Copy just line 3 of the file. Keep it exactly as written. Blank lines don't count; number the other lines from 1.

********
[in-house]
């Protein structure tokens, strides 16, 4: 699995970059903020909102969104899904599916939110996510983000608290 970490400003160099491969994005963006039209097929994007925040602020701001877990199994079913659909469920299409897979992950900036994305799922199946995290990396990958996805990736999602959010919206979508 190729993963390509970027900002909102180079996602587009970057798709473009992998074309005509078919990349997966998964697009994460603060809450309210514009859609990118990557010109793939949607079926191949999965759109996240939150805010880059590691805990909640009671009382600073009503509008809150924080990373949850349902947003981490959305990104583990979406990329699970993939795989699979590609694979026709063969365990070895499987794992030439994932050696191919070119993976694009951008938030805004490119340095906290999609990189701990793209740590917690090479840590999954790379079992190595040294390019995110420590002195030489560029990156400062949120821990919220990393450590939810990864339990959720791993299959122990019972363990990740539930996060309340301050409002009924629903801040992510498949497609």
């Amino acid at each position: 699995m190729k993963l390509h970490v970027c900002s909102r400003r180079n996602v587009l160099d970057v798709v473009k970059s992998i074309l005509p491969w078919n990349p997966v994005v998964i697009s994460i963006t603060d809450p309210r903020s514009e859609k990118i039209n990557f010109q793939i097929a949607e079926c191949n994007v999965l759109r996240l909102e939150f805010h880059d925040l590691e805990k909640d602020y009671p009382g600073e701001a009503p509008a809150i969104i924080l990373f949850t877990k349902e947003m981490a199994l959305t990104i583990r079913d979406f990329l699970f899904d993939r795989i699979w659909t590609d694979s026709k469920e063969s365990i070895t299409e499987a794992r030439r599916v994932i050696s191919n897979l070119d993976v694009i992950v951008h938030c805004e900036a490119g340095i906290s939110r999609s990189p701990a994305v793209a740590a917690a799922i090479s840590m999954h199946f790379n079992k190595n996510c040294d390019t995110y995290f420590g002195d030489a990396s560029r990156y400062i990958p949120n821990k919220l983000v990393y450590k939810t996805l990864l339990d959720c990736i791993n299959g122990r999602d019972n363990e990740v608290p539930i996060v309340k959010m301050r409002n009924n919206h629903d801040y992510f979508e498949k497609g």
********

């Amino acid at each position: 699995m190729k993963l390509h970490v970027c900002s909102r400003r180079n996602v587009l160099d970057v798709v473009k970059s992998i074309l005509p491969w078919n990349p997966v994005v998964i697009s994460i963006t603060d809450p309210r903020s514009e859609k990118i039209n990557f010109q793939i097929a949607e079926c191949n994007v999965l759109r996240l909102e939150f805010h880059d925040l590691e805990k909640d602020y009671p009382g600073e701001a009503p509008a809150i969104i924080l990373f949850t877990k349902e947003m981490a199994l959305t990104i583990r079913d979406f990329l699970f899904d993939r795989i699979w659909t590609d694979s026709k469920e063969s365990i070895t299409e499987a794992r030439r599916v994932i050696s191919n897979l070119d993976v694009i992950v951008h938030c805004e900036a490119g340095i906290s939110r999609s990189p701990a994305v793209a740590a917690a799922i090479s840590m999954h199946f790379n079992k190595n996510c040294d390019t995110y995290f420590g002195d030489a990396s560029r990156y400062i990958p949120n821990k919220l983000v990393y450590k939810t996805l990864l339990d959720c990736i791993n299959g122990r999602d019972n363990e990740v608290p539930i996060v309340k959010m301050r409002n009924n919206h629903d801040y992510f979508e498949k497609g």